While cross-genre denominations such as ‘folk metal’ might seem overplayed – after all, there are hundreds of bands out there trying to draw attention by creating another niche sub-genre in metal – if there is one band out there that embraces such distinction, it’s Switzerland’s Eluveitie.
Blending folk with rock was popular in the ‘60s and ‘70s, and though the metal counterpart may have been invented by seminal band Skyclad, this 8-piece ensemble has certainly achieved something unique, earning them the status of leaders of the “New Wave of Folk Metal.”
On their first visit to Australia, Eluveitie’s eclectic sound manifested itself inside the venue as a cross-section of metal fans mingled and melodic death-heads chinked glasses with pagan or Viking metal followers.
The only disappointment was that violinist Meri Tadic could not travel to our land of plenty due to health related issues. Nevertheless, the band managed to overcome this hurdle quite well.
After a good warm-up offered by Melbourne locals Decimatus and Orpheus, Eluveitie took to the stage and unleashed material from their most recent conceptual opus, Helvetios.
As they weaved through the thicket of songs, intro’s and bridges, the dynamic of the album was reflected in the crowd’s reaction as Eluveitie navigated different moods, tempos and sub-styles.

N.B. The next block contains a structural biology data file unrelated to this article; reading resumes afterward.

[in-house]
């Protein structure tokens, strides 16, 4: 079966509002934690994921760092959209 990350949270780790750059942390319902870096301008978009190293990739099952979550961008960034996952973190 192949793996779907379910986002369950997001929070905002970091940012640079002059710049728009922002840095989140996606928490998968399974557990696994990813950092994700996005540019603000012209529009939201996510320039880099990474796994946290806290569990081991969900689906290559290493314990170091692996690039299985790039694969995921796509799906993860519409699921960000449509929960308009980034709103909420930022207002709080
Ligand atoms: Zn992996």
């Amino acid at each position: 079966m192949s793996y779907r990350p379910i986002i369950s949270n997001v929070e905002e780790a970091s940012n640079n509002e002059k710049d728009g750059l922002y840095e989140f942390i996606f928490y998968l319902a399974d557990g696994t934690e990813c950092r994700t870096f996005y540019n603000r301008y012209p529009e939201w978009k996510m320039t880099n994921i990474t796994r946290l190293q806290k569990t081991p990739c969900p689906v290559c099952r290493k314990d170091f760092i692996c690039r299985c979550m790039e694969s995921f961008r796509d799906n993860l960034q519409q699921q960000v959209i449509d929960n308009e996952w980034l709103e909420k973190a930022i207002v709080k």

If the marvellous gem A Rose for Epona touched all present in their hearts, the follow-up with Havoc and The Uprising touched all present in their bodies – literally. That’s because lead singer and multi-instrumentalist Chrigel Glanzmann demanded a dance-floor-wide circle pit, and by that point the band had so absolutely conquered the crowd that his request was promptly – and wildly – followed.
Besides all the excitement, the stand out fact was how this band managed to blend all sorts of different (for metal at least) instruments with heavy music and still make it sound like it fits. Their alternating flute solos, the clever workaround on the absence of the violin, the bag pipes and the unique sound of the hurdy-gurdy (an ancient stringed instrument) were mixed perfectly with the traditional axes and drum attacks.
In fact, owing to the myriad of unusual instruments, and as almost all the solos are played on the flute, it was only during the last song of the set that I really even noticed the guitarists.
The encore, marked by their older material, was received with the same level of enthusiasm by the crowd.
The sweaty end to the show left the folk in high spirits, feeling happy to have seen something truly metal that pushed boundaries and (successfully) tried something new.
Meet the Enemy
A Rose for Epona
Quoth the Raven
Photos by Amped Photography